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Summary: A lesson on handling the fires of life as faithful believers.

Someone has so rightly said, "Life is ten percent of what happens to us and ninety percent how we respond to it". During my year residency in CPE (Clinical Pastoral Education) at Children’s Hospital in Detroit, I learned as an eyewitness and a Pastoral Care Giver, the contrasting responses of those who sought or had no faith system for the fires of their trauma’s or tragedy’s, and those who had a faith system already present for the their trauma’s and tragedy’s. Those with a faith for their fires did not experience a lesser degree of pain and misery, or neither was their grief period shorter, but their response to their grief was quite different. I was assigned to the Renal and the Intensive Care Units as a Pastoral Care Giver in the Hemo-Dialysis Unit, this area was reputable for their work in the care of children with End Stage Renal Disease. Transplants were done with frequency and had a high rate of success at Children’s.

One of my most memorable experiences involved a little angel of a girl whose name was Tina (name has been changed). She was about four or five years old, and the seventh child born to this family. She had six other sisters, their love for each other and their love for God and Church knitted this family together. Tina had been under the watchful care of one of the best Nephroligists in Renal Care. She had several excellent matches from her family, her father was one of them and he decided that he would be the donor of a kidney for her. The family was present for the surgery, other members of the family accompanied them as well, and the transplant itself went well. They were told by the physicians that she would spend at least four to five days in ICU as all transplant patients did, and the father would recuperate in the Renal unit until his release.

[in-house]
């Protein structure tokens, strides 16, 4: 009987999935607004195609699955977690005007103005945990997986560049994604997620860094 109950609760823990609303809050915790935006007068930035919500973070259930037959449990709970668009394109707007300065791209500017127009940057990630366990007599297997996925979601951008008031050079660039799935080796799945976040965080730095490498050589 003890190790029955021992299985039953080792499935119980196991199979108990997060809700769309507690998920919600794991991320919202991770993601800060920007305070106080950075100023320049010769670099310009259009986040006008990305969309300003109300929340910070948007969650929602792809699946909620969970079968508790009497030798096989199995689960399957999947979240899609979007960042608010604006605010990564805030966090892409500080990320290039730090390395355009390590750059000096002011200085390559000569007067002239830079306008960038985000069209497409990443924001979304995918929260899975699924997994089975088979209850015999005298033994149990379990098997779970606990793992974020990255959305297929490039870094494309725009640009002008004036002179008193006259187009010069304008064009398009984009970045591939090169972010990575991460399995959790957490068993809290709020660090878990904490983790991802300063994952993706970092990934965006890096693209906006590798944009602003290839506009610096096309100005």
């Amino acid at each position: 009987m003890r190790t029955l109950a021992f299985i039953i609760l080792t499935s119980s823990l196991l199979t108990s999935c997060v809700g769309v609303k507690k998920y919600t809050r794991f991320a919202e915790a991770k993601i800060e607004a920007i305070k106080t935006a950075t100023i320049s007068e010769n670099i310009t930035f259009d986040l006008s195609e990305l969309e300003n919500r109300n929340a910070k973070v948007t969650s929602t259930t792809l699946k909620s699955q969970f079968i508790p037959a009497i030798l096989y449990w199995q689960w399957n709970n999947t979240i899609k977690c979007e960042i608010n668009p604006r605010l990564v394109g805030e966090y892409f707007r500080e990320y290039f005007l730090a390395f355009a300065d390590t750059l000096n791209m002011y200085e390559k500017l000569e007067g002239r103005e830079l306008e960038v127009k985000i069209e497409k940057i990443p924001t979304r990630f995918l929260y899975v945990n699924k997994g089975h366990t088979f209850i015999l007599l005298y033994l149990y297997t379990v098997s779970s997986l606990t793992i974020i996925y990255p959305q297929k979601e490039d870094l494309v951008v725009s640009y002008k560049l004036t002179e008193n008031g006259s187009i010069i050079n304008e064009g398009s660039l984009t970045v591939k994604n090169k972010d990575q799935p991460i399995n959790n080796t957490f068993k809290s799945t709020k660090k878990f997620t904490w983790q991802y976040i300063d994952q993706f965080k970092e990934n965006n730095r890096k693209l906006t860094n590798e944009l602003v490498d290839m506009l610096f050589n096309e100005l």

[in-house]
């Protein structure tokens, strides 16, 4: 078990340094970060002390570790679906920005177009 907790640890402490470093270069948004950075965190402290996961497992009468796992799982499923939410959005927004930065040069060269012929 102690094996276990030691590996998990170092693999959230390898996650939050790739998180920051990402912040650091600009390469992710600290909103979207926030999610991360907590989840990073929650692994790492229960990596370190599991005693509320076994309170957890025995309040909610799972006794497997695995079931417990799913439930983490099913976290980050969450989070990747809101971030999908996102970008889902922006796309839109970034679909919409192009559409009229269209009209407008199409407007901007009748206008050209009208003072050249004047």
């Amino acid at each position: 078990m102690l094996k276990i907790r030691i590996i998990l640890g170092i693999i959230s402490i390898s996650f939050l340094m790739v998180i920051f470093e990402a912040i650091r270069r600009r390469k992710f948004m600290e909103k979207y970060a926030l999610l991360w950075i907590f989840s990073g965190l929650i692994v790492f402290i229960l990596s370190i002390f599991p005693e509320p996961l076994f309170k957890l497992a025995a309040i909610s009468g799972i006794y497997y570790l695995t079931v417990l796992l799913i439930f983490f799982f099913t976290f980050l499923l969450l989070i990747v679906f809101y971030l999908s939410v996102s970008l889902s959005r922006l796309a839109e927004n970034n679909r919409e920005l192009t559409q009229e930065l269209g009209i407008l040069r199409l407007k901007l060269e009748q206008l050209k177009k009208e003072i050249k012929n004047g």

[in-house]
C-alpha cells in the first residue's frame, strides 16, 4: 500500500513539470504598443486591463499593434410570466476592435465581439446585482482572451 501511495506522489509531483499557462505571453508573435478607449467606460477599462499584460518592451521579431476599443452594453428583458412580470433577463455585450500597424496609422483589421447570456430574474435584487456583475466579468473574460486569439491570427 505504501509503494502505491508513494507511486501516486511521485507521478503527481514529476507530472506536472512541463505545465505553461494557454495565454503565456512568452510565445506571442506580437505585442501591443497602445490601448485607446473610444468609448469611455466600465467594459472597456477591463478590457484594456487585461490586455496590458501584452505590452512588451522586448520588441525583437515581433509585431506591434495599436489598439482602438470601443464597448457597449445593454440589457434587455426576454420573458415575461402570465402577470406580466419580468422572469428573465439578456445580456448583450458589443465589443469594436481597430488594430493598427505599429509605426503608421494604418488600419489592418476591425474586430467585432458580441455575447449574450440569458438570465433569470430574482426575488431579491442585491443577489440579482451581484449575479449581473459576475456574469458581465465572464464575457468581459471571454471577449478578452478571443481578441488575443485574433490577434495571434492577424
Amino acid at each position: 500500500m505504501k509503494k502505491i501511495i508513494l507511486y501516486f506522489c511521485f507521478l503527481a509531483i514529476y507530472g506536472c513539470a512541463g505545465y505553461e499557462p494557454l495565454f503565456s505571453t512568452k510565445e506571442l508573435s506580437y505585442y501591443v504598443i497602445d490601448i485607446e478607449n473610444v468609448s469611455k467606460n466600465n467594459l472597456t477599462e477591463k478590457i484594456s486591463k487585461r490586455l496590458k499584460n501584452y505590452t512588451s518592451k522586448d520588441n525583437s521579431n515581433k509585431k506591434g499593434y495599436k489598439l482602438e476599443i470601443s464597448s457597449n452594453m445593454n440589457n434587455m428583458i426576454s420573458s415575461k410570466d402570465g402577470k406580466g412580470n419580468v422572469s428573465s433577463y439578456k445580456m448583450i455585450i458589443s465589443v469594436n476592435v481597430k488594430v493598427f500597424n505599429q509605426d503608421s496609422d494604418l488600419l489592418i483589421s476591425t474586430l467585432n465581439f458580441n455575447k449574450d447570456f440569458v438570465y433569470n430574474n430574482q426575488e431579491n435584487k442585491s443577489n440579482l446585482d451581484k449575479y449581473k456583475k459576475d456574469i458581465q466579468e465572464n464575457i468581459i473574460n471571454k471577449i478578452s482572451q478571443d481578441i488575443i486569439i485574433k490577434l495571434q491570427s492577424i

Tina’s first couple of days were as expected, but during the third night something happened, an aneurysm in her brain developed. The family prayed and hoped for the best, but the aneurysm took her at the close of the following day. When we told the family that we had lost her, the tears and hurt was overwhelming. The father was still sore from the operation; therefore, he was limited to move around. He wanted to be with her, he wanted to see her, other members of the family had been in the room with her, but he could not go. We pushed Tina out of her unit to his room, and cleared the room so all the family could be there together. I heard him say, "Daddy loves you, and Daddy did all that he could". I watched as his other daughters surrounded his bed, and the mother crawled up in the bed with her. They brushed Tina’s long hair, I remember hearing one of them saying, "Tina, you’ve been with us, now you are with God". As I held two of the sisters, I also remember the older one crying saying, "God help us, God give our family strength". Then there began the soft moaning of a familiar hymn that I had learned to love and appreciate while pastoring the Missionary Union Baptist Church in Columbus, Mississippi. "Tis so sweet to trust in Jesus, just to take Him at His word, just to rest upon His promise, just to know, "thus saith the Lord." Jesus, Jesus, how I trust Him! How I’ve proved Him o’er and o’er! Jesus, Jesus, precious Jesus! O for grace to trust Him more!" I literally could not believe my ears, this family was actually moaning this hymn in the midst of immediate pain and loss. What a remarkable display of courage and faith they displayed.

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